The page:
Shane Thompson. the MLA for Nahendeh, does something unusual with most of his member’s statements delivered at the NWT legislature.
Member’s statements are a chance for each MLA to make a short pronouncement at the start of a day’s business, before the nitty-gritty of legislating begins in earnest. Ministers like Thompson often make no statement at all.
Thompson, however, uses almost every statement to deliver a short eulogy for a resident of the Northwest Territories or person connected to the NWT who has recently passed away.
He was not the only MLA to deliver eulogies in the legislature this year, but he does so with such regularity that the remarks have become a feature of Legislative Assembly broadcasts.
His recollections of NWT lives lived often pass without fanfare. Here, as the year closes, we have gathered the obituaries he and fellow MLAs delivered this year for 32 people.
Names are spelled as provided in Hansard, the daily written record of speeches in the legislature, and details given are those read aloud by the MLA. Entries below are repeated verbatim except for minor edits for clarity.
Remembered by Paulie Chinna on February 3, 2021.
I would like to take this time to recognize a distinguished Sahtu leader, Mr George Cleary, who passed away on September 3, 2020, at the age of 65.
Mr Cleary had a long list of accomplishments that are worth noting. He went to elementary and junior high school in Délı̨nę, and then to high school in Inuvik, graduated, and also completed the teacher education program in Fort Smith. Once he completed the program, he went off to receive his Bachelor of Education degree from the University of Saskatchewan.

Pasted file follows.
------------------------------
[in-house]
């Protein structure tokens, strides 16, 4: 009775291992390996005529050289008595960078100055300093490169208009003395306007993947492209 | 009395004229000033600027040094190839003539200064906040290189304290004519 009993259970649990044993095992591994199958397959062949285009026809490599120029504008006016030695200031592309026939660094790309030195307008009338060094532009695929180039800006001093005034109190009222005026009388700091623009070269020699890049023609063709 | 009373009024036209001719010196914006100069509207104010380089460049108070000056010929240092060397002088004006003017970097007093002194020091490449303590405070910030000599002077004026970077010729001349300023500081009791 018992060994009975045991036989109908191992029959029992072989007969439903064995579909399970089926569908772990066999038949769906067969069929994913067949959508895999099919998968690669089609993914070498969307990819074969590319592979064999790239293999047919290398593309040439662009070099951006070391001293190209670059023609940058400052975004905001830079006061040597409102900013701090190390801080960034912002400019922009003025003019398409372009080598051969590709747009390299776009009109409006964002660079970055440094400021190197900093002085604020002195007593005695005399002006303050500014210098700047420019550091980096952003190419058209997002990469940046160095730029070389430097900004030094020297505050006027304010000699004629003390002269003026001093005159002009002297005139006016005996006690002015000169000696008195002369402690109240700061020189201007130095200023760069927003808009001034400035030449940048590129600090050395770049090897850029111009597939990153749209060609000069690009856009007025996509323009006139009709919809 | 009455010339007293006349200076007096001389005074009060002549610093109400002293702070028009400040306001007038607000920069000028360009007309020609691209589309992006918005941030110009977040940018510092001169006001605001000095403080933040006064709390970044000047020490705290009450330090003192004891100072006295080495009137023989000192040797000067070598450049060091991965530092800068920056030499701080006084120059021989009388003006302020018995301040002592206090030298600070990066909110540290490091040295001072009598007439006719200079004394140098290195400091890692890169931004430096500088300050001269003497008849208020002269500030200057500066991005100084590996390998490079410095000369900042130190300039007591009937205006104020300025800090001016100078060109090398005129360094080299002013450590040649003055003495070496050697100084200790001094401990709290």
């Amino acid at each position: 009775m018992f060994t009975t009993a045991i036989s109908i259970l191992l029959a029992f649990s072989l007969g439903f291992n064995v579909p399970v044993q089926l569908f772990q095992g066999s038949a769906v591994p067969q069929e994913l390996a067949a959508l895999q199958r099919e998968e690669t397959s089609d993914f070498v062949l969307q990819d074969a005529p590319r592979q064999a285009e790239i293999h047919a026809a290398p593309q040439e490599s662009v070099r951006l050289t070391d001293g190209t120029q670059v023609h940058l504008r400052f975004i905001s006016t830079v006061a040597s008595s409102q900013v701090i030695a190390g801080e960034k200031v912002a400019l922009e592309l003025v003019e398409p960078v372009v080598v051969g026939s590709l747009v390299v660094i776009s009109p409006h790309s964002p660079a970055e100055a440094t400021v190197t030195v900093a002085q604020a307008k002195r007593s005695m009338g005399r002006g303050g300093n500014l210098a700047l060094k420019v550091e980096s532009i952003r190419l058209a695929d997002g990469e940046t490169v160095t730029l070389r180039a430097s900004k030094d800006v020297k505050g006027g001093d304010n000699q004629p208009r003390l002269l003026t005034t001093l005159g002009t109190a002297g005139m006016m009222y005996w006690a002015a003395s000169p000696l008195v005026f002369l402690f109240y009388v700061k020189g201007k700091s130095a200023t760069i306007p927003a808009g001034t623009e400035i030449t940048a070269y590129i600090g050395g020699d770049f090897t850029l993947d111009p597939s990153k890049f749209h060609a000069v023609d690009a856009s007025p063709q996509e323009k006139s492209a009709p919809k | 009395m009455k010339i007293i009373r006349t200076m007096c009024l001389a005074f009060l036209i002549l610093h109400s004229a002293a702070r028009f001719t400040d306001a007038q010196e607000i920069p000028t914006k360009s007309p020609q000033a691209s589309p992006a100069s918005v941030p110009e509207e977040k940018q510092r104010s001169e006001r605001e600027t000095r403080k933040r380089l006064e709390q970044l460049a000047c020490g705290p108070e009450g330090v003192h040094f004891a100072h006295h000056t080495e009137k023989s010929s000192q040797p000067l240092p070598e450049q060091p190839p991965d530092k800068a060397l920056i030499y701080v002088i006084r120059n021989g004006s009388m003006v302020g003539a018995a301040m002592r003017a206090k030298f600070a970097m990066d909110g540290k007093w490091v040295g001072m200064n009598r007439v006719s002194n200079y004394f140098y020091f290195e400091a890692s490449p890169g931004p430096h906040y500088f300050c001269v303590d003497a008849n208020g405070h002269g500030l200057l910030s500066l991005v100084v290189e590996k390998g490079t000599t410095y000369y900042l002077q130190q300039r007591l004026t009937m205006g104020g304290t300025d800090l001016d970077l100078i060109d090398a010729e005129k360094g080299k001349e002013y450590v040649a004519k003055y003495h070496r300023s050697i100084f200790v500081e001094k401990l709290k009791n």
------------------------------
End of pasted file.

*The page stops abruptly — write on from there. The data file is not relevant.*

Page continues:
He worked as a teacher and a principal for the Ehtseo Ayha School in Délı̨nę. He was also a former chief of the Délı̨nę Band, president of the Sahtu Dene Council, vice president for the Dene Nation, chief negotiator for the Sahtu Dene and Métis land claim agreement, advisor to the Délı̨nę Self-Government Agreement, and the director of Indian and Inuit Services for the federal government.
I would like to highlight his work again on two momentous undertakings of his time. Mr Cleary worked as a director of intergovernmental relations for Délı̨nę in its final push to reach and ratify a self-government agreement. He also played a key role in overseeing and ensuring a final Sahtu land claim agreement that was not only successful but also fair to the Sahtu people.
Mr George Cleary was inducted into the Northwest Territories Education Hall of Fame in 2014 for making a lasting, positive impression in the field of education. He loved hunting, fishing, camping, taking youth on the land, hockey, reading, and writing. He is survived by his wife, Doreen Cleary, and his children, Taylor, Brent, and Holly.
His accomplishments to the Northwest Territories and to the people of the Sahtu deserve our greatest attention and gratitude for Mr Cleary’s lifelong dedication to looking out for the welfare of our children, our communities, not only when he was alive but for generations to come. I would like to express my gratitude for the light and the impact Mr George Cleary had on the Northwest Territories, paving the road for future leaders.
Elizabeth Kuptana and Sadie Ruben
Remembered by Jackie Jacobson on February 3, 2021.
Elizabeth Kuptana passed away. She was a respected Elder, recognized, and she received an award for 20 years of service as an Inuvialuktun teacher. She also ran and coordinated many youth language camps, mainly during the summer, at Greens Island, aka Egg Island. She was a positive influence and advocate of her lifestyle and a traditional cultural leader.
Sadie Ruben passed away in December at a young age. Sadie was a very energetic and family-oriented person who, through her efforts to improve conditions for her family, moved several times from the community.
On her final return home, her home was opened up to many people, including those who were struggling with a place to sleep. She took great care every day to make sure her Elder father, Marcus Ruben, Sr, and her uncle, David Ruben, the oldest residents, were fed and her personal care given, besides her housecleaning, to help the Elders.